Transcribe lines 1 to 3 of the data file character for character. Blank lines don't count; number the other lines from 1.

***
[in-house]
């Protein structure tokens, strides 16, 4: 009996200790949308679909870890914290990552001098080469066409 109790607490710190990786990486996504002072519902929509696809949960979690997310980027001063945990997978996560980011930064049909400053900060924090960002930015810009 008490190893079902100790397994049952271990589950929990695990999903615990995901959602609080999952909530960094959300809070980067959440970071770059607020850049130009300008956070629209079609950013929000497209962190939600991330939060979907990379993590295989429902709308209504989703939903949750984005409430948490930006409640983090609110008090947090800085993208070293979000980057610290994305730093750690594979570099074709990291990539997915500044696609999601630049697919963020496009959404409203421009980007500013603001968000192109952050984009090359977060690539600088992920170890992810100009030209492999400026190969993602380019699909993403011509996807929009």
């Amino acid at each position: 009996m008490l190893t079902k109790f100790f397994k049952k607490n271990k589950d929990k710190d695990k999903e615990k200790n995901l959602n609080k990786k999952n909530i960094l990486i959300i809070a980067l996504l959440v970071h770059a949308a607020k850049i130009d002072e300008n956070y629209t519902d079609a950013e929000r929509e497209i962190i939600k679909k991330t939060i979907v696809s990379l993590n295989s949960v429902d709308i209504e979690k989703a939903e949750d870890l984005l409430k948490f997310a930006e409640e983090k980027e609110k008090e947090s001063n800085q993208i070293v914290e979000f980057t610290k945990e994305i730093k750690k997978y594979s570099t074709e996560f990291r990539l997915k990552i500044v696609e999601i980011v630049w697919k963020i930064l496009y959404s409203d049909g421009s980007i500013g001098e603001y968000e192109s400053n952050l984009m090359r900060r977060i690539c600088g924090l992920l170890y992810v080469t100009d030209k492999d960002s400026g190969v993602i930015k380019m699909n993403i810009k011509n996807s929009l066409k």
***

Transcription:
[in-house]
């Protein structure tokens, strides 16, 4: 009996200790949308679909870890914290990552001098080469066409 109790607490710190990786990486996504002072519902929509696809949960979690997310980027001063945990997978996560980011930064049909400053900060924090960002930015810009 008490190893079902100790397994049952271990589950929990695990999903615990995901959602609080999952909530960094959300809070980067959440970071770059607020850049130009300008956070629209079609950013929000497209962190939600991330939060979907990379993590295989429902709308209504989703939903949750984005409430948490930006409640983090609110008090947090800085993208070293979000980057610290994305730093750690594979570099074709990291990539997915500044696609999601630049697919963020496009959404409203421009980007500013603001968000192109952050984009090359977060690539600088992920170890992810100009030209492999400026190969993602380019699909993403011509996807929009």
């Amino acid at each position: 009996m008490l190893t079902k109790f100790f397994k049952k607490n271990k589950d929990k710190d695990k999903e615990k200790n995901l959602n609080k990786k999952n909530i960094l990486i959300i809070a980067l996504l959440v970071h770059a949308a607020k850049i130009d002072e300008n956070y629209t519902d079609a950013e929000r929509e497209i962190i939600k679909k991330t939060i979907v696809s990379l993590n295989s949960v429902d709308i209504e979690k989703a939903e949750d870890l984005l409430k948490f997310a930006e409640e983090k980027e609110k008090e947090s001063n800085q993208i070293v914290e979000f980057t610290k945990e994305i730093k750690k997978y594979s570099t074709e996560f990291r990539l997915k990552i500044v696609e999601i980011v630049w697919k963020i930064l496009y959404s409203d049909g421009s980007i500013g001098e603001y968000e192109s400053n952050l984009m090359r900060r977060i690539c600088g924090l992920l170890y992810v080469t100009d030209k492999d960002s400026g190969v993602i930015k380019m699909n993403i810009k011509n996807s929009l066409k």